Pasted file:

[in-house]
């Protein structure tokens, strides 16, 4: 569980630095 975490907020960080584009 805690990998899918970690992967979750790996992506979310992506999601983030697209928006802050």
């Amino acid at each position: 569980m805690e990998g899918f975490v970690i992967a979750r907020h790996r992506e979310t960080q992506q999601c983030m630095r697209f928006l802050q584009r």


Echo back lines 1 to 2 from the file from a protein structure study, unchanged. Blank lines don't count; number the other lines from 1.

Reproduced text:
[in-house]
């Protein structure tokens, strides 16, 4: 569980630095 975490907020960080584009 805690990998899918970690992967979750790996992506979310992506999601983030697209928006802050």